Can you truly outgrow your favorite restaurant? [Moved from L.A. board]
Isn’t good food always just good? Or can you out grow something?
Since dining at Grace last night I’ve been rolling this around in my head. When Grace opened a few years ago I went for a Christmas party and LOVED it. Went back last night and hated it. I got beef tartar that was covered in some sort of sauce that tasted like a fancy vinegar/ketchup concoction. The pork shank was ok but the sides were horrible. I just couldn’t help but feel blahhh when I left.
Here’s the thing, I’ve been traveling a lot recently and eating at what are supposed to be some of the nicest places (from NY to San Fran) and I just can’t help feeling like if you’ve been to one then you’ve been to them all. These fancy places with celebrity chefs and the same menus over and over and over.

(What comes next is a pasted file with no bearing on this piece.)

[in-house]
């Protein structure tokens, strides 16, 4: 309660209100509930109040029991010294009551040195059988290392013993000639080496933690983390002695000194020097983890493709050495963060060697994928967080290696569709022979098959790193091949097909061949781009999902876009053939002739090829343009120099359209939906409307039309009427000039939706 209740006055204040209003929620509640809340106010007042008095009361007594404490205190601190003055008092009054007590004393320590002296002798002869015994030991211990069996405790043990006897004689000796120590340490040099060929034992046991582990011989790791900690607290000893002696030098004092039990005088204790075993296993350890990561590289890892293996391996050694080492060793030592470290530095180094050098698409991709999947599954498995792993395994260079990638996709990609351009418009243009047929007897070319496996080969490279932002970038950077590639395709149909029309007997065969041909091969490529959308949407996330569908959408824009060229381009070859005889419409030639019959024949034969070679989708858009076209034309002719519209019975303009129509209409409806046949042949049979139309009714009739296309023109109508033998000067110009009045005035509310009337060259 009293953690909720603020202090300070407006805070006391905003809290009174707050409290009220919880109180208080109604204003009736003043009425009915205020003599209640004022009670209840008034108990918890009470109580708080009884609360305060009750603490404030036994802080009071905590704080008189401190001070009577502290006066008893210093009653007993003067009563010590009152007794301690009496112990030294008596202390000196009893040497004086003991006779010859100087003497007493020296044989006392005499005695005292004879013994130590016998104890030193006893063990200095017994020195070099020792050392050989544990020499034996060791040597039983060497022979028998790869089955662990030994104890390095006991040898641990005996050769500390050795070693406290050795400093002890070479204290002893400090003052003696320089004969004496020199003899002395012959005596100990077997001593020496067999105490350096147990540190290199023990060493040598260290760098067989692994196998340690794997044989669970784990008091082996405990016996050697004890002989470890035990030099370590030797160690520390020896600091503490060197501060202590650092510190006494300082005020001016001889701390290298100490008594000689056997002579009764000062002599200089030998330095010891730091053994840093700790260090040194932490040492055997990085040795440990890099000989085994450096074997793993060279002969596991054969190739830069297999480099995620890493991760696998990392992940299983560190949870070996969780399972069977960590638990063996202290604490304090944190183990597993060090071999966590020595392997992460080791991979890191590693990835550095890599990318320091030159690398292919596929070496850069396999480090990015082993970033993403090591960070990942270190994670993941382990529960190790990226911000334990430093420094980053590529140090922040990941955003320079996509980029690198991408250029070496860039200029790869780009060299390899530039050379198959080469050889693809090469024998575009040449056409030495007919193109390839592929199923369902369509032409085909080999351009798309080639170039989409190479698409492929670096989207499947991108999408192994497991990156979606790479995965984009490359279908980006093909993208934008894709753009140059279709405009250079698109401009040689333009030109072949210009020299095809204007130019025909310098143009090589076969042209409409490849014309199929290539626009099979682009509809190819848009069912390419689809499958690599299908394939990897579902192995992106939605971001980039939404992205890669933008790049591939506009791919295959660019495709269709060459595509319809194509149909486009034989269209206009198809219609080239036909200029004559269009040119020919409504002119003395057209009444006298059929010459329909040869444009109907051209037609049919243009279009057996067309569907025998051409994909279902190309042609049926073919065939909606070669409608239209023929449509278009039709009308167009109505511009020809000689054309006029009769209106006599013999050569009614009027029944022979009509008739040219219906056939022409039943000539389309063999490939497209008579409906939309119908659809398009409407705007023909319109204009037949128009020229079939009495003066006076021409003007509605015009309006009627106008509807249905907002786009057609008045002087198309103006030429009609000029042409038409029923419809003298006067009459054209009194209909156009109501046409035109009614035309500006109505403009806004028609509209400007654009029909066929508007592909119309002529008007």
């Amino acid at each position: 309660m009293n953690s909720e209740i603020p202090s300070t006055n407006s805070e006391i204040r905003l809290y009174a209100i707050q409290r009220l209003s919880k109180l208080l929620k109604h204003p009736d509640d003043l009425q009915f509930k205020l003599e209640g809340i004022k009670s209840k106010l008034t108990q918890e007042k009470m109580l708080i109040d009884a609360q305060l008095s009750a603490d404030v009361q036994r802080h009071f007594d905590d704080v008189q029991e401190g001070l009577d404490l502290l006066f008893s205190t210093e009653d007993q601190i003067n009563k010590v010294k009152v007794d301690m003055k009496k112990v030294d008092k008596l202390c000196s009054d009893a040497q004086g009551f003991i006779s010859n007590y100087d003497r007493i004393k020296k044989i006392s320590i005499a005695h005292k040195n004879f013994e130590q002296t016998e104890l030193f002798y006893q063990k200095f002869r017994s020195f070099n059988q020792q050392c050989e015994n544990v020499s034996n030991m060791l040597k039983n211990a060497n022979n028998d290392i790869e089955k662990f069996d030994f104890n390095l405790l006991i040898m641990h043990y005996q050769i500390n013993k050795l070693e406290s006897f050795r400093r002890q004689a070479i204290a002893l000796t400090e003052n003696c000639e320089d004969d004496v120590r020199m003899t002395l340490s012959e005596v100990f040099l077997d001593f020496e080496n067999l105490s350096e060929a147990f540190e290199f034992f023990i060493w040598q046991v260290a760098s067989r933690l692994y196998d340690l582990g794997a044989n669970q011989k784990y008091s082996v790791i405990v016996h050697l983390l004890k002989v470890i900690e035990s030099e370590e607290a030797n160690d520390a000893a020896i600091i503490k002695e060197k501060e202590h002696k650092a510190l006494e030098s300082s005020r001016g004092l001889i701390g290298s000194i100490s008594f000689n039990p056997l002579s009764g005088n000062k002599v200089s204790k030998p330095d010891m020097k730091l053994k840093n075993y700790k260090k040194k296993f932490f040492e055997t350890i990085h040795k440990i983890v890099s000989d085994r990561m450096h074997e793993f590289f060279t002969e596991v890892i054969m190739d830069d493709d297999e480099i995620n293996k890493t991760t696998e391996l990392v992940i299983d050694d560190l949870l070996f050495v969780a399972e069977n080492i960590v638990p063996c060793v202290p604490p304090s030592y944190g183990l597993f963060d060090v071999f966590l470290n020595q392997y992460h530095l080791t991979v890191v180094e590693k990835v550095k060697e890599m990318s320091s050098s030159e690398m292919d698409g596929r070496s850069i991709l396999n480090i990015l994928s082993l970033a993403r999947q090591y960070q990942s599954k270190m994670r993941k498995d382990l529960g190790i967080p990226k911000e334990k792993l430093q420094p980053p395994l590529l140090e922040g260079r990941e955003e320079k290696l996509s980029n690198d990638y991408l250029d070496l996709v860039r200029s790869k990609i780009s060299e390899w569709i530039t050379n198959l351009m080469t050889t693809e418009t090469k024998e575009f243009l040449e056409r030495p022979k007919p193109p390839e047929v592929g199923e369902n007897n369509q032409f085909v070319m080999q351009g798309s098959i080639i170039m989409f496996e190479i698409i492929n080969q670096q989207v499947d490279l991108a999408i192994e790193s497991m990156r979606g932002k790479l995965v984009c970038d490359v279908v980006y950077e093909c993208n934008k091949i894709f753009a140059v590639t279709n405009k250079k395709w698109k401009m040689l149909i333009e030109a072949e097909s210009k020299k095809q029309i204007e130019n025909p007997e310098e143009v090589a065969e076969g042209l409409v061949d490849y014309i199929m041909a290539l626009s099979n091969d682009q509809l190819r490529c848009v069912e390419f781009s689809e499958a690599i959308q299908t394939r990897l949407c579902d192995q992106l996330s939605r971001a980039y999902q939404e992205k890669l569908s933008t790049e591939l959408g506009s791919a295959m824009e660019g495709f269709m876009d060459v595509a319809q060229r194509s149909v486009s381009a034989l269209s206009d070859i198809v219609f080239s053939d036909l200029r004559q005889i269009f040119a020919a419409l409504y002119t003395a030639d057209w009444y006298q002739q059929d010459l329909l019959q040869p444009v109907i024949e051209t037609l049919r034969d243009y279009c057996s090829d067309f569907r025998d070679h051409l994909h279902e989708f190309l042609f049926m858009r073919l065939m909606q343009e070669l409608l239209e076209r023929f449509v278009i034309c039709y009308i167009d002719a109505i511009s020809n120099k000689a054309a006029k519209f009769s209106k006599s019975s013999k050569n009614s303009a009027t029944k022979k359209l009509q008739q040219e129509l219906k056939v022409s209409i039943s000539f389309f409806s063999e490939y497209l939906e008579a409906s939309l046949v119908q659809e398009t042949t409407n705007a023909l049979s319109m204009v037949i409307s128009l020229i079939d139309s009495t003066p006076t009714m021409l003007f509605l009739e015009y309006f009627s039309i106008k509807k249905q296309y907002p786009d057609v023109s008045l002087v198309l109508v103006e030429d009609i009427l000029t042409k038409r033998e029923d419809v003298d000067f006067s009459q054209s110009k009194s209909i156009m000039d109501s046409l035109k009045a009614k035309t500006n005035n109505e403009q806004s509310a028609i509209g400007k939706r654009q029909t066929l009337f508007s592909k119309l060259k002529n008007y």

Maybe it’s me. Maybe I’m just bored. But I think it’s more then that, I think perhaps I’ve outgrown them. But can that happen? I’ve never outgrown rice crispy treats, or the cantaloupe aqua fresca at Alegria, or dodger dogs. These things aren’t fancy or pretentious. These things aren’t made by hot chefs with farmer’s market produce. Why are these things satisfying but other things just aren’t anymore?
Does anyone else feel like this?
Funny you bring this up, because I was rolling this around in my head lately, too. I go out to eat all the time, and after hitting the French Laundry last year, I've been underwhelmed by just about every restaurant I've been to since. Now, I can calibrate my taste buds for the proper experience: if I'm going to a small mom-and-pop shop for meatloaf and mashed potatoes, I'm not comparing it to Thomas Keller.
I go to those tasting events, and it all seems so boring, so done, so copied, so mainstream. There are places that wow me, but not the places everyone expects to wow me. I don't know if I'm answering your question, but yes, I think it is possible lose interest.
I'm not sure it's outgrowing your favorite restaurant, I think your taste buds are just more refined, perhaps; or the chefs are trying to hard to be clever and its not working for your palate. I find the whole scene here a little stale.